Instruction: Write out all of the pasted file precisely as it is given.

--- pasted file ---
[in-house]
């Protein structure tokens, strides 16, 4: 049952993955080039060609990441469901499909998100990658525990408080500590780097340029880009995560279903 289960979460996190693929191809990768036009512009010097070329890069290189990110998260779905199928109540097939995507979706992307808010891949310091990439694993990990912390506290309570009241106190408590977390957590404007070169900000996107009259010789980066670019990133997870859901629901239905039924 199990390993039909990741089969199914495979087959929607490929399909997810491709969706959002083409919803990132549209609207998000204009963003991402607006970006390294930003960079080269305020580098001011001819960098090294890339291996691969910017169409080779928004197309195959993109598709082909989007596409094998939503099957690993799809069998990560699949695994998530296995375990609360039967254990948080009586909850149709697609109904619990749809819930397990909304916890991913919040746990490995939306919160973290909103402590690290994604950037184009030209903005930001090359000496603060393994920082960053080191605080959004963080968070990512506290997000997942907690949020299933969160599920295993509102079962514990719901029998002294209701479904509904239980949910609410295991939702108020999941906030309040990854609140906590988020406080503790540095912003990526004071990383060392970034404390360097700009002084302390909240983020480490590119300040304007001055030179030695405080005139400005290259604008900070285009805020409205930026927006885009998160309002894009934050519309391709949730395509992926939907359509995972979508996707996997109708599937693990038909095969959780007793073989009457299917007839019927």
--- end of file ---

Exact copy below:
[in-house]
């Protein structure tokens, strides 16, 4: 049952993955080039060609990441469901499909998100990658525990408080500590780097340029880009995560279903 289960979460996190693929191809990768036009512009010097070329890069290189990110998260779905199928109540097939995507979706992307808010891949310091990439694993990990912390506290309570009241106190408590977390957590404007070169900000996107009259010789980066670019990133997870859901629901239905039924 199990390993039909990741089969199914495979087959929607490929399909997810491709969706959002083409919803990132549209609207998000204009963003991402607006970006390294930003960079080269305020580098001011001819960098090294890339291996691969910017169409080779928004197309195959993109598709082909989007596409094998939503099957690993799809069998990560699949695994998530296995375990609360039967254990948080009586909850149709697609109904619990749809819930397990909304916890991913919040746990490995939306919160973290909103402590690290994604950037184009030209903005930001090359000496603060393994920082960053080191605080959004963080968070990512506290997000997942907690949020299933969160599920295993509102079962514990719901029998002294209701479904509904239980949910609410295991939702108020999941906030309040990854609140906590988020406080503790540095912003990526004071990383060392970034404390360097700009002084302390909240983020480490590119300040304007001055030179030695405080005139400005290259604008900070285009805020409205930026927006885009998160309002894009934050519309391709949730395509992926939907359509995972979508996707996997109708599937693990038909095969959780007793073989009457299917007839019927």